This section contains an overview of the most relevant exhibitions. Each item is connected to the organizing museum.

The Danish Way


Peder Severin Krøyer (1851-1909), Selfportret, 1897. © Sammlung Hirschsprung, Kopenhagen

The decisive shift towards modernism took place in Danish art during the 1880s: grand narratives were replaced by snapshots of reality – unvarnished depictions of Danish country life, stripped of all idealism and devoid of the pathos of history painting. In the preceding decades, artists had continued to adhere to Romantic ideals and focussed mainly on national themes. Art played such a key role in this far-reaching modernisation process, which affected many areas of Danish society at the end of the 19th century, that this period is now described as the era of the ‘modern breakthrough’. Danish painters offered a new, more realistic perspective on rural life. Influenced to a certain extent by modern French art and the ‘return to nature’ advocated by the painters of the Barbizon School, artists such as Theodor Philipsen (1840–1920) and Joakim Skovgaard (1856–1933) also presented a different view of the Danish landscape. This involved paying particular attention to the realistic depiction of light and atmospheric conditions at different times of day and throughout the year.
The Hirschsprung Collection in Copenhagen is one of the finest and most extensive collections of 19th-century Danish painting. All the leading Danish artists of the period are represented in this collection, which was built by the tobacco manufacturer and passionate art collector Heinrich Hirschsprung (1836–1908) and has been on display in its own museum since 1911: from the painters of the ‘Danish Golden Age’ during the first half of the 19th century, such as Christoffer Eckersberg (1783–1853) or Christen Købke (1810–1848), through to the Danish Impressionists and Symbolists in the latter half, including the internationally renowned painters Peder Krøyer (1851–1909) and Vilhelm Hammershøi (1864–1916).

Henri Matisse and the Fauvists


Henry Matisse in 1933. Photo: Carl van Vechten.

The Albertina in Vienna is presenting around 160 works by Henri Matisse (1869-1954) and the fauvists. Most of the works of the young artists, who art critics at the time compared with “fauves” (“wild animals”), are available to view for the first time ever in Vienna and Central Europe. Henri Matisse was the head and the spokesman of the fauves. Together with his group of artists, he caused a stir in 1905 at the 3rd Paris Autumn Salon. Their paintings literally roared from the walls. The public was appalled by the violent, apparently hastily applied brush strokes and the colourful, intensely luminous colours. The motif was secondary; what counted was expression. In addition to the famous paintings, the exhibit demonstrates that Matisse and the fauves also strived for expression and intensity in their bronzes, ceramics, stone sculptures and furniture. Fauvism lasted only two years, but was, as the first avant garde movement of the 20th century, of epochal significance for the development of Modernity.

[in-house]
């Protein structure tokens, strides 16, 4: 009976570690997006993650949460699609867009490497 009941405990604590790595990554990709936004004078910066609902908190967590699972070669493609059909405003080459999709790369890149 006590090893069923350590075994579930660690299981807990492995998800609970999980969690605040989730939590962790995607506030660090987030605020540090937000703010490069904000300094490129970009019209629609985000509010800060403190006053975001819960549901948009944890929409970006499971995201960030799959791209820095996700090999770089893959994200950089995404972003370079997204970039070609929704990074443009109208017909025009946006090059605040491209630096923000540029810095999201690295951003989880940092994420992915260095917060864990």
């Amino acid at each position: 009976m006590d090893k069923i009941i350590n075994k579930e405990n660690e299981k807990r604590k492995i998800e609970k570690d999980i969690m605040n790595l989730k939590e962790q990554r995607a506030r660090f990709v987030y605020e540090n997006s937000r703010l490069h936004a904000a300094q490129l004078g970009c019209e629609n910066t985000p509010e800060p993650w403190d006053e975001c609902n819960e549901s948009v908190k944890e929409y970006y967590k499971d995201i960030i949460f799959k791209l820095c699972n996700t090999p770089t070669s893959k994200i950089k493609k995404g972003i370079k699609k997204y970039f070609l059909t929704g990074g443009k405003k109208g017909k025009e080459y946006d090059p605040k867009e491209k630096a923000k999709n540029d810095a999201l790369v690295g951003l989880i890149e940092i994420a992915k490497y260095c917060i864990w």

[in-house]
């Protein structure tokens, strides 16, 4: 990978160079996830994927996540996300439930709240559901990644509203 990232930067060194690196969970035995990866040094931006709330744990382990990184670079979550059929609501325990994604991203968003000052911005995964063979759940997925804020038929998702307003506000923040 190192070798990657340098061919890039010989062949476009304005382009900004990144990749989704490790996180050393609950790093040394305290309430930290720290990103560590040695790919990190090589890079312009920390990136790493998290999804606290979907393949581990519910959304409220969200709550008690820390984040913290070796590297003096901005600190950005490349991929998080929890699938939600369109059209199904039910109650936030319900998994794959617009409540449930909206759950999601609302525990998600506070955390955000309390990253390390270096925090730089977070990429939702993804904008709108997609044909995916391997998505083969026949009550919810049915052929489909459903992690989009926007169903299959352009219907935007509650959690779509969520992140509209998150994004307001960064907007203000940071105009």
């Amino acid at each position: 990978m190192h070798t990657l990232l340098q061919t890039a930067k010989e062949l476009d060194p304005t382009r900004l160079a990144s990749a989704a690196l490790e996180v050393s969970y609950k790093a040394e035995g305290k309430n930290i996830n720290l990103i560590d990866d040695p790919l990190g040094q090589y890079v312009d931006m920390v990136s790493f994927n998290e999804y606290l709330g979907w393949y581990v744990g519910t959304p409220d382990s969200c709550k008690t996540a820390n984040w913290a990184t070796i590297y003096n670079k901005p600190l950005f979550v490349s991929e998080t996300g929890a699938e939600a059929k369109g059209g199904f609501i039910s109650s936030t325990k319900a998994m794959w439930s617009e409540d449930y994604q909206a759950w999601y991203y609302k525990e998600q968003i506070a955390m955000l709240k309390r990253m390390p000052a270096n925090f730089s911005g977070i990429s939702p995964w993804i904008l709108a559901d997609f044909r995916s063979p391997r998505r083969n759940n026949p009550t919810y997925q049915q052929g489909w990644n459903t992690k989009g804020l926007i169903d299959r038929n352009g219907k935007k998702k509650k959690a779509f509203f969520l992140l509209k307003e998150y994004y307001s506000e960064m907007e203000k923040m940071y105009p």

Asterix in Paris


Catalogue of the exhibition. Photo: BnF, Paris

The exhibition in Paris is dedicated to the famous cartoon enjoyed for over fifty years by children and adults in 34 albums, 35with the latest album included. The cartoon has been translated into 107 languages and dialects and with over 350 million copies sold throughout the world. Covering gestation of the work, its world and its phenomenal reach and universality, this retrospective offers a playful journey to the sources, full immersion in the world of these indomitable Gauls and an analysis of the magic potion which has led to the incredible success of their adventures. The exhibition provides a setting for a comic approach to be constantly rediscovered, understood here as closely as possible to the creative process. Original or printed plates, handwritten notes and typed storylines carry on a dialog with archeological items which are the emblematic attributes of the series, recalling its historical anchoring as well as its inherent parody. The third part of the exhibition measures the “Asterix phenomenon” through its national and international impact, film adaptations, derivative toys and games, advertising use and the creation of an amusement park. Finally, the exhibition takes a moment to analyze this unequaled success by playfully dissecting the uproarious humor conveyed by storylines, dialogs and drawings. It also highlights the strength of the values incarnated by this epic parody.

The young hare


Albrecht Dürer (1471–1528), the youug hare. 1506. Photo: Wikipedia

The Städel Museum presents Albrecht Dürer (1471–1528) – presumably the most important artist of the German Renaissance . The show will encompass more than 280 works, including some 200 by Dürer himself. It will feature the German master’s oeuvre in the full breadth and diversity of the artistic means of expression he employed. Panel and canvas paintings, drawings, prints made with various printmaking techniques, and books written and illustrated by Dürer will all be on view. Dürer’s on-going exploration of the works of German, Netherlandish and Italian artist colleagues will be one of the central themes of this Old Master exhibition in Frankfurt, which will place his works and their emergence in their historical context. To this end, works by forerunners, contemporaries and pupils such as Martin Schongauer, Hans Baldung Grien, Hans von Kulmbach, Jacopo de? Barbari, Giovanni Bellini, Joos van Cleve or Lucas van Leyden will enrich this major exhibition project. Through this form of contextualization, light will be shed not only on the artistic quality of Dürer’s oeuvre and the particular creative power it radiates, but also on the decisive contribution he made to the emergence of Northern European Renaissance.

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